Keep track of losses so you can claim a deduction for it later

If your business makes a loss, you can generally carry forward that loss and claim a deduction for your business in a future year. How you can claim a tax loss depends on your business structure. Visit ato.gov.au/businesslosses for more information.

See if you’re eligible for the loss carry back tax offset

The loss carry back tax offset is a refundable tax offset that corporate entities may be eligible to claim in their company tax return. This may result in a cash refund, a reduced tax liability or a reduction of a debt owed to the ATO. Our tool at ato.gov.au/LCBtool can help you work out if you are eligible to claim this tax offset and the maximum you can choose to claim if you’re eligible.

Know how to report the use of business money or assets for private purposes

There may be tax consequences if you use money or assets from your company or trust for private purposes. You need to know how to report and record different transactions correctly. Find out more at ato.gov.au/businessmoney

Check that your records are complete and accurate

It’s important that you understand what records you need to keep, and they are complete and accurate. You need to keep most records for five years, store them in a safe place, and they must be in English (or You can also use our record keeping evaluation tool at ato.gov.au/ record keeping evaluation to help you check how well you’re keeping your business records so you can make improvements in the future.

Get expert help if you’re having trouble with cash flow

Good cash flow means having enough cash at the right time to pay bills and meet your tax, super and employer obligations. You can prepare a cash flow projection (find out how at ato.gov.au/ manage cashflow) to help you see your likely cash position at any time. You can also talk to a registered tax professional about managing your cash flow and they can help you work through the Cash Flow Coaching Kit (find out more at ato.gov.au/cashflowcoachingkit).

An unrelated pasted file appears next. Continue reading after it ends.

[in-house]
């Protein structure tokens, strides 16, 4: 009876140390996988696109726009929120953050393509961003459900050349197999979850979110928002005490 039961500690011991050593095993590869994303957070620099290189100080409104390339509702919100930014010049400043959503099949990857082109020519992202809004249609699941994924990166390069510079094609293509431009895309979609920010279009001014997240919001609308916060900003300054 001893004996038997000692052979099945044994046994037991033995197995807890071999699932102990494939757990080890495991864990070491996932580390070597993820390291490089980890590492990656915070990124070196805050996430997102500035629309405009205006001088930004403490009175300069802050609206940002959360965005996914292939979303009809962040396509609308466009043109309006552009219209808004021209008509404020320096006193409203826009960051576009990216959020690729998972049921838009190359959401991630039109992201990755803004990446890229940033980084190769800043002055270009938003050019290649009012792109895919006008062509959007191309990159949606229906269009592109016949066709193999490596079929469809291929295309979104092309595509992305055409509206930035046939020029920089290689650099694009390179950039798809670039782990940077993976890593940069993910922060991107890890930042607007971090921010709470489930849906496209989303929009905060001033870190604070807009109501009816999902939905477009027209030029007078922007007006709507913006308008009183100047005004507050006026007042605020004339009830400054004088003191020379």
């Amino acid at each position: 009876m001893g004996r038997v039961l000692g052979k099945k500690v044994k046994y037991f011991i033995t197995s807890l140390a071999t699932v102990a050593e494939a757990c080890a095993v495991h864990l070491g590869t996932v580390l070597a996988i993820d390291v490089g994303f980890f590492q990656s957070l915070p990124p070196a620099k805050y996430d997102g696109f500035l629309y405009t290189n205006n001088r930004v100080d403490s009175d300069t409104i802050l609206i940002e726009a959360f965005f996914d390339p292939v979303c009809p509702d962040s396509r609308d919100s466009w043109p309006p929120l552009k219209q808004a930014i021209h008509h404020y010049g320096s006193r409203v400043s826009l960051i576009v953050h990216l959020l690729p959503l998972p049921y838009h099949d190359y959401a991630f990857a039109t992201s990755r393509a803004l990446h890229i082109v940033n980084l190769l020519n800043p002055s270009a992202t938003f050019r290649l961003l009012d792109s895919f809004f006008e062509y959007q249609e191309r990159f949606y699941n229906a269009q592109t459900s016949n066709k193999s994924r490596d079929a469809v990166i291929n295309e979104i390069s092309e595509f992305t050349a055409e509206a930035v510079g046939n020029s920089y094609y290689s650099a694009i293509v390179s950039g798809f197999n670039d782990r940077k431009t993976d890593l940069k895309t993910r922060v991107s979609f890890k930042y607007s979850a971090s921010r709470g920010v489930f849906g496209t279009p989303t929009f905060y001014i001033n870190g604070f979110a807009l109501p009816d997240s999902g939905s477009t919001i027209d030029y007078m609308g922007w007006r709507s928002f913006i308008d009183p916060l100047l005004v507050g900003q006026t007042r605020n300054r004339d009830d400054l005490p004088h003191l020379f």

Look after your mental health

In tough times, it’s more important than ever to look after yourself and the people around you. There are many organisations out there that can provide information and support to help you with your mental health and wellbeing. For a complete list of organisations, and information about the support we can provide you, check out ato.gov.au/support

If you are a small business owner, you can also consider NewAccess. Developed by Beyond Blue, NewAccess is a free mental health coaching program developed for small business owners by coaches with a small business background at beyondblue.org.au/newaccess. You can also check out the Australian Small Business and Family Enterprise Ombudsman’s My Business Health portal at asbfeo.gov.au/my-business-health for practical tips.

Ask for help if you need it

We want to work with you to solve problems before they escalate; it’s never too late to speak with us. If you’ve been affected by COVID-19, or the recent floods, and need some help with reconstructing records, we have information available at ato.gov.au/reconstructing-your-tax-records If you need some extra help with your tax and super affairs, you can contact us or your registered tax professional. We’re here to help. Visit ato.gov.au/SBsupport our one-stop shop for tools and services to help make it easier for you to get your tax and super right.

 

 

Andrew Watson is an Assistant Commissioner in the Small Business area of the ATO. His role involves engaging and supporting small businesses so it’s easier for them to meet their tax and super obligations, and they get the help and support they need. He is also focused on driving the ATO’s digital services and helping small businesses manage their cash flow.